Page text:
Netflix may not have been at the MipTV market in Cannes in any substantial way this year, but the service was certainly front and center in a keynote by HBO Max International boss Johannes Larcher.

In a bold presentation, Larcher pointed to his competitor’s international might as a motivating factor for HBO Max’s own growth outside the U.S. In a number of slides dedicated solely to Netflix, the former Hulu exec highlighted the projected growth in Netflix’s international subscribers from 2021 to 2026 (147 subscribers in 2021 to an estimated 266 subscribers by 2026).

“Netflix is clearly reaching saturation in the domestic market. Where will growth come from? Only one place: outside the U.S.,” said Larcher, who was citing analyst estimates.

He also pointed out the streamer’s aggressive content spend, which he expects to grow from $12 billion in 2021 to $21 billion by 2026.

“$9 billion additional programming dollars buys a lot of content,” the executive warned. “That buys you almost 700 episodes of ‘The Crown,’ 50 ‘Spider Man: No Way Home’ movies. That ability to spend more on content on behalf of fans drives the need to go global.”

A streamer can only afford such dizzying levels of content spend, continued Larcher, “if you can leverage the investment over a larger number of subscribers. That’s why all of us desire to go global.”

The executive was upfront about a plateauing performance for HBO’s pay-TV operations in Europe prior to the launch of HBO Max. “They weren’t growing,” he said candidly of the pre-SVOD footprint.

But with HBO Max now launching in earnest in Europe, all of that is changing. “We have every ambition to be one of three leading players globally,” said Larcher. “When we show up in a country and compete, we actually do very well.”

HBO Max outside the U.S., which had 27 million subscribers by December 2021, is leaning into “different elements” of the service. It is “heavily emphasizing” core IP such as “Sex and the City” and “Game of Thrones” — shows that are more likely to be household names in global markets — as well as local originals. “There are slight variations on how we position our brand market by market,” said Larcher.

In Europe, the streamer will grow from 10 originals in 2019, to a development pipeline for 2023 that includes about 40 originals.

Larcher also briefly discussed the Discovery-WarnerMedia merger, which is set to close on Monday (April 11). “In broadest terms, we’re very excited about it,” he said.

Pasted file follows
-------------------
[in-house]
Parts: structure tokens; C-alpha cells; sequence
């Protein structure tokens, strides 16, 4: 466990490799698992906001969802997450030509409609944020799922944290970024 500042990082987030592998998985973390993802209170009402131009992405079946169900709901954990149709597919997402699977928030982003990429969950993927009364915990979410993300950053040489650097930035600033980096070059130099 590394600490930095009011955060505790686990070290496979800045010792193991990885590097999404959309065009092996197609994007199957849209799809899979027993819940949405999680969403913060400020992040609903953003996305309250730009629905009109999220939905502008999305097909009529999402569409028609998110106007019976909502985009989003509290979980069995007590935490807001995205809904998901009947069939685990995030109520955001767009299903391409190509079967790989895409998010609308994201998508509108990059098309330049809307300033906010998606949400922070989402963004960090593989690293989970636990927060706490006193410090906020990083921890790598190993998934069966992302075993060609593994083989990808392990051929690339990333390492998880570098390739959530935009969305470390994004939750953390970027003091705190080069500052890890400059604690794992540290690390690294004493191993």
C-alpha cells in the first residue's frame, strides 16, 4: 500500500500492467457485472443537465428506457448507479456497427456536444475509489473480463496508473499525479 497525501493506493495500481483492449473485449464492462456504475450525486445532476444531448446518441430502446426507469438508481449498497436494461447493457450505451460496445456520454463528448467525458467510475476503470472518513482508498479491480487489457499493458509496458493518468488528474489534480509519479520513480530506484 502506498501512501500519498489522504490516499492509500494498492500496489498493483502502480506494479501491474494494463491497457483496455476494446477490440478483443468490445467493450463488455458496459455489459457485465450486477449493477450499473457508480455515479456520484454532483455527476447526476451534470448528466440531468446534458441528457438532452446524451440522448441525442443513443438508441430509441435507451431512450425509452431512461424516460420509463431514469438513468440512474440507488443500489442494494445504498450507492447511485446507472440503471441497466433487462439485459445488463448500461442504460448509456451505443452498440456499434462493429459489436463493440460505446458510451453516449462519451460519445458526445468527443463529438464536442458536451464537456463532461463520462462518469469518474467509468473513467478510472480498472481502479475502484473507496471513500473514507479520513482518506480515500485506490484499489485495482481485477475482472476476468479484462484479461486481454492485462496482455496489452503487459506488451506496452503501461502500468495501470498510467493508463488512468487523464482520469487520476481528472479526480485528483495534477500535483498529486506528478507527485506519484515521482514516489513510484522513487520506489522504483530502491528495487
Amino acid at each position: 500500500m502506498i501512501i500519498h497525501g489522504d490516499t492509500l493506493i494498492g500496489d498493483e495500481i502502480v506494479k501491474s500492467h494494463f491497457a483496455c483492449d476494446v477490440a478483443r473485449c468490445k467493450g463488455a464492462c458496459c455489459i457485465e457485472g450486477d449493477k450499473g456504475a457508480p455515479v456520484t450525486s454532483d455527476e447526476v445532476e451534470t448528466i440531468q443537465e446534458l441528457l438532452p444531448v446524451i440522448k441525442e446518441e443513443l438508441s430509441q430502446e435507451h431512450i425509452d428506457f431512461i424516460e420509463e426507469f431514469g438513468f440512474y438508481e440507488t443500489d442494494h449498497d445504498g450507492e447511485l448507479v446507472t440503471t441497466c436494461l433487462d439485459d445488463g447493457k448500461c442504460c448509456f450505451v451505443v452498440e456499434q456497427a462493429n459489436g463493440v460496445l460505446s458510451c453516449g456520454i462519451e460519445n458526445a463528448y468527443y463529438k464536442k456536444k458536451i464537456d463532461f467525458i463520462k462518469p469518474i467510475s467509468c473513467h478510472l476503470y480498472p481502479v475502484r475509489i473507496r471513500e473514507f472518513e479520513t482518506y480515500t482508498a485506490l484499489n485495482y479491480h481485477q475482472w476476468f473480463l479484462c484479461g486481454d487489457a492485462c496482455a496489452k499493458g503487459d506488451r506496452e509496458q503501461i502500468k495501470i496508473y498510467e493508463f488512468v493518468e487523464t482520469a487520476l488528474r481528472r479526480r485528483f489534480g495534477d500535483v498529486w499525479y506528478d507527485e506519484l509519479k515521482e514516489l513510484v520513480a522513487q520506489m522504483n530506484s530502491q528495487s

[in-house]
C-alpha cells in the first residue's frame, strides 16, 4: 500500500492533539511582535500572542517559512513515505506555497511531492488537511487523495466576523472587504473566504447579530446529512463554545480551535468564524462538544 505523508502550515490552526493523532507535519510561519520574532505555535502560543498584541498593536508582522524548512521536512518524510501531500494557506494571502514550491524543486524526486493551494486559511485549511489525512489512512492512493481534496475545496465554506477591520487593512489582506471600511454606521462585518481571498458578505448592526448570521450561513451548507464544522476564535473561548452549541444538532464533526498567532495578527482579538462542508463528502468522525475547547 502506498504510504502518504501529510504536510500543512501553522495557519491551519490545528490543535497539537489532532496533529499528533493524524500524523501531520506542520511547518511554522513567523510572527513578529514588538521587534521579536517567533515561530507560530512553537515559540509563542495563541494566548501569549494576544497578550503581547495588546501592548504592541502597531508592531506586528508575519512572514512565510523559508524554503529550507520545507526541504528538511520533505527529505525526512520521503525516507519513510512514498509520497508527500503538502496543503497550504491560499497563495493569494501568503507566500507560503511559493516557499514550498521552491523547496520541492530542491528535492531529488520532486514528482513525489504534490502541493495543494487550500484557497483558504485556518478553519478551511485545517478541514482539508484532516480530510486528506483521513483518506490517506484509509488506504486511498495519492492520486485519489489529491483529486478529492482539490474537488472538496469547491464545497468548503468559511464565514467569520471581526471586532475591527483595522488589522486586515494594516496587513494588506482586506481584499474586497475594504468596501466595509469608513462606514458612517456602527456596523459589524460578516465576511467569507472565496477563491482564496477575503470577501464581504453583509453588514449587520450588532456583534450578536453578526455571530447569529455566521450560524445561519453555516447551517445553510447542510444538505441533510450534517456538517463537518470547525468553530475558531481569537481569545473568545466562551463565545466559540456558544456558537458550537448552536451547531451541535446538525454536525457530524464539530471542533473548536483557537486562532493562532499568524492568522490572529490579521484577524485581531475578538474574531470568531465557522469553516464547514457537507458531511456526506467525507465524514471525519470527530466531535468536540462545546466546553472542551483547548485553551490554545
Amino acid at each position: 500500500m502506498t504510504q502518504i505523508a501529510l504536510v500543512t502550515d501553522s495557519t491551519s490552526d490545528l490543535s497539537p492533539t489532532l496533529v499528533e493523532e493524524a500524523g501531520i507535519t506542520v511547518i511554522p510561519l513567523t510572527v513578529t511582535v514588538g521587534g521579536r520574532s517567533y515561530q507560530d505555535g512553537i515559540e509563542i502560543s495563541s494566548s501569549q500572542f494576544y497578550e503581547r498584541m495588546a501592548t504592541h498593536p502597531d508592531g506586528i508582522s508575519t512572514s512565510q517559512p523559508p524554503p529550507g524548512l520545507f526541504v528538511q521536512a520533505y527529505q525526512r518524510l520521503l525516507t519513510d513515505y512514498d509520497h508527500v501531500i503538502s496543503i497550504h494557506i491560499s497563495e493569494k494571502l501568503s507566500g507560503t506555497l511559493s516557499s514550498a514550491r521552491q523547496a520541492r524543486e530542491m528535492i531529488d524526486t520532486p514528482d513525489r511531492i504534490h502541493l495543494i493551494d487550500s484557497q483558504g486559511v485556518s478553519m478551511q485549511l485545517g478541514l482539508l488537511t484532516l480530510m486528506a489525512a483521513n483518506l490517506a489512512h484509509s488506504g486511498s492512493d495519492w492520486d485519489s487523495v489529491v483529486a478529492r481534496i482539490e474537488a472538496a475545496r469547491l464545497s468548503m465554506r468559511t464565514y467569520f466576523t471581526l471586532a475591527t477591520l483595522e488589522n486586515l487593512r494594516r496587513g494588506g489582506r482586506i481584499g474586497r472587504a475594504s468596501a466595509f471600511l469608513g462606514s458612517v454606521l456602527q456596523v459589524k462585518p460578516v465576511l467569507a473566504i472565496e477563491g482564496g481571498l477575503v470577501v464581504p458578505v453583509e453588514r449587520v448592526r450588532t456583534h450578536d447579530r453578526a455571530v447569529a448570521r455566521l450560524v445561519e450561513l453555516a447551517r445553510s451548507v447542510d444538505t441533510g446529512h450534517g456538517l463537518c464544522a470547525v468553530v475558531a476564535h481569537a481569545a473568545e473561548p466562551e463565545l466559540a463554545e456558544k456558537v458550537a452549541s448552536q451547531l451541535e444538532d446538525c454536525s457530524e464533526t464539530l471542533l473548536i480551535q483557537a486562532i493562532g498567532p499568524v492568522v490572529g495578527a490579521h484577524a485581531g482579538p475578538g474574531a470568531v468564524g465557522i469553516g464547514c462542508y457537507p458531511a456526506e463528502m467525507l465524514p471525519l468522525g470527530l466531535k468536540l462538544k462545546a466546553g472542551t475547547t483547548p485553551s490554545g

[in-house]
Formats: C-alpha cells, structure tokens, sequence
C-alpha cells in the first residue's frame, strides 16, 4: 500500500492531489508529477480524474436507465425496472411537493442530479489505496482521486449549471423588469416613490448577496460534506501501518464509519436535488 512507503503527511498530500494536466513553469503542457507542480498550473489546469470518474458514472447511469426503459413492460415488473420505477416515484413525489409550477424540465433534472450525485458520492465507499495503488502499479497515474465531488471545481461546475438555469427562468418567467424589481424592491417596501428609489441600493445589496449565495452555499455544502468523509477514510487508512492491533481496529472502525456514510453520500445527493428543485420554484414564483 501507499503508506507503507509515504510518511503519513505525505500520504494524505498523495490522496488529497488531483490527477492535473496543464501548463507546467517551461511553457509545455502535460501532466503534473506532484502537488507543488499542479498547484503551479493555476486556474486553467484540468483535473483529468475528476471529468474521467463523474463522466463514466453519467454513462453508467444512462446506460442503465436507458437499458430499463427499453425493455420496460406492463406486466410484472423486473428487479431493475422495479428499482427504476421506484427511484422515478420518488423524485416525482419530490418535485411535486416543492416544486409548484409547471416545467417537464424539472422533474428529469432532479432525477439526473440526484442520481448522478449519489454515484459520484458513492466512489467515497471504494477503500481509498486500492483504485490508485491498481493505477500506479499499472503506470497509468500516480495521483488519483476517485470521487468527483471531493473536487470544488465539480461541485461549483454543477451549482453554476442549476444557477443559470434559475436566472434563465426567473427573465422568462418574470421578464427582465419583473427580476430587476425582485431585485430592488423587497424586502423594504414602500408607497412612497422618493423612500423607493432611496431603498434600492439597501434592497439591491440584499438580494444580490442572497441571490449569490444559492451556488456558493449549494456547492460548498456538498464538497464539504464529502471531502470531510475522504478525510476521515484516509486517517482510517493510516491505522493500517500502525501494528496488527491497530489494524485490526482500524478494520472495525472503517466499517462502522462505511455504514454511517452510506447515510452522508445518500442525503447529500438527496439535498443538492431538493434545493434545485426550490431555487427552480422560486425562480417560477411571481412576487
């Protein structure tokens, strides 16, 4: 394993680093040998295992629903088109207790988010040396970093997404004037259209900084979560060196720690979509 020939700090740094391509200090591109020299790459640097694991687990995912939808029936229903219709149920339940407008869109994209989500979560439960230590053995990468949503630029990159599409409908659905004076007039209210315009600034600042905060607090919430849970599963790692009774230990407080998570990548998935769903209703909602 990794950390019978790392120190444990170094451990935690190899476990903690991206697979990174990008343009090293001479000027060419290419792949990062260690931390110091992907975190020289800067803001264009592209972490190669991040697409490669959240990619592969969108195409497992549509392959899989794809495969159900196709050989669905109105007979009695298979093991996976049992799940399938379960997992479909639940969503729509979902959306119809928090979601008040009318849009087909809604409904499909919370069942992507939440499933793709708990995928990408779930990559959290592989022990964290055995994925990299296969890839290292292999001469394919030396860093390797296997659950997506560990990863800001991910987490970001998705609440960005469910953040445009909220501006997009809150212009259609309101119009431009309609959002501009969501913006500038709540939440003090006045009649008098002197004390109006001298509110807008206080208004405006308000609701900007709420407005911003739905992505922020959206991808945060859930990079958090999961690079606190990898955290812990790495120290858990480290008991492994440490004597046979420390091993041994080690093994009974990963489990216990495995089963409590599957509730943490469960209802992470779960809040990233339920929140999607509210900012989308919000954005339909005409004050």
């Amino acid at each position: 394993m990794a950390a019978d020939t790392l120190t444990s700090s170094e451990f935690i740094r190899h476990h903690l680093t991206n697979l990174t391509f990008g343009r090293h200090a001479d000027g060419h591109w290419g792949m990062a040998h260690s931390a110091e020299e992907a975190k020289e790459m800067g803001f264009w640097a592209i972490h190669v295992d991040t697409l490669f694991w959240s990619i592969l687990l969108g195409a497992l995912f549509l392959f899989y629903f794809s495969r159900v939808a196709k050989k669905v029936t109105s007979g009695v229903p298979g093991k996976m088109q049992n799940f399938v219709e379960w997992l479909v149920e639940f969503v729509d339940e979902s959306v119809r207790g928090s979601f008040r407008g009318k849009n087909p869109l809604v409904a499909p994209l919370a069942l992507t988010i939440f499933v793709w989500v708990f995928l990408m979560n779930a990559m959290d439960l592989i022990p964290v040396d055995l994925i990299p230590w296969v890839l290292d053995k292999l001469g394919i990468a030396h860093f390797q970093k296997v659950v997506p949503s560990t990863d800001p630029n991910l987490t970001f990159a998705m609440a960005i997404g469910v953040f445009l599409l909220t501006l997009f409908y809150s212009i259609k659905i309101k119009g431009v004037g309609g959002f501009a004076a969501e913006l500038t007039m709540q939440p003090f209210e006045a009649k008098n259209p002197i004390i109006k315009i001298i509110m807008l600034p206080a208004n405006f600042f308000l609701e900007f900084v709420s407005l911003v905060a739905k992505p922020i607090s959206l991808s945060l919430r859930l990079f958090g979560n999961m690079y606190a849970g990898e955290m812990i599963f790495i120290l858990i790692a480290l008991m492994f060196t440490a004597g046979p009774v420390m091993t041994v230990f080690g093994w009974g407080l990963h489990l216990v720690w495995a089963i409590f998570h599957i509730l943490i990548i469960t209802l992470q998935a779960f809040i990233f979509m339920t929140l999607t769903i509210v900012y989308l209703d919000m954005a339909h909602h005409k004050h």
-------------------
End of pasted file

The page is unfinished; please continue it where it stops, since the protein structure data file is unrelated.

“I think the audiences and the content are quite complementary. Discovery content will help with that. It will diversify our content, our service…we have a shared vision of what the product should be in terms of packaging and how we go to market.”

Larcher joined WarnerMedia in August 2020, and has been overseeing the international rollout of HBO Max, which will mark its two-year anniversary since launching Stateside on May 27, and its one-year anniversary in Europe this spring. The dual U.S.-Austrian national had previously worked for Dubai-based MBC Group.

Larcher worked at Hulu from 2009 to 2013 and served as senior VP for international. He was responsible for all of Hulu’s activities outside the U.S. Notably, he launched and ran Hulu’s successful unit in Japan. In January 2019, he became head of digital operations at Dubai-based MBC Group, the leading Middle Eastern free-to-air satellite network, where he oversaw the launch of its Shahid VIP streaming service, which in a few months skyrocketed from 100,000 subscriptions to more than one million.

HBO Max has been ubiquitous at international events in recent months, with WarnerMedia ensuring its executives are visible and accessible when it comes to wooing the European production community.

HBO Max is currently streaming in 21 European countries with Central and Eastern Europe, Portugal and the Netherlands joining the Nordics, Spain and Andorra. The platform hasn’t yet launched in key markets like the U.K., France and Germany due to legacy output deals that are still running their course, but the service aims to be in 190 countries by 2026.

At a jam-packed Series Mania event last month, five members of the HBO Max EMEA team engaged in a detailed session that set out the streaming service’s priorities for scripted drama. “We still want shows that are bold; not re-trends of other shows. We’re always looking for shows that can move a genre forwards,” said Antony Root, executive VP and head of original production for WarnerMedia EMEA.

The executive revealed the streamer’s four pillars for local originals: Local first; broad appeal; distinctive storytelling; and a diverse slate.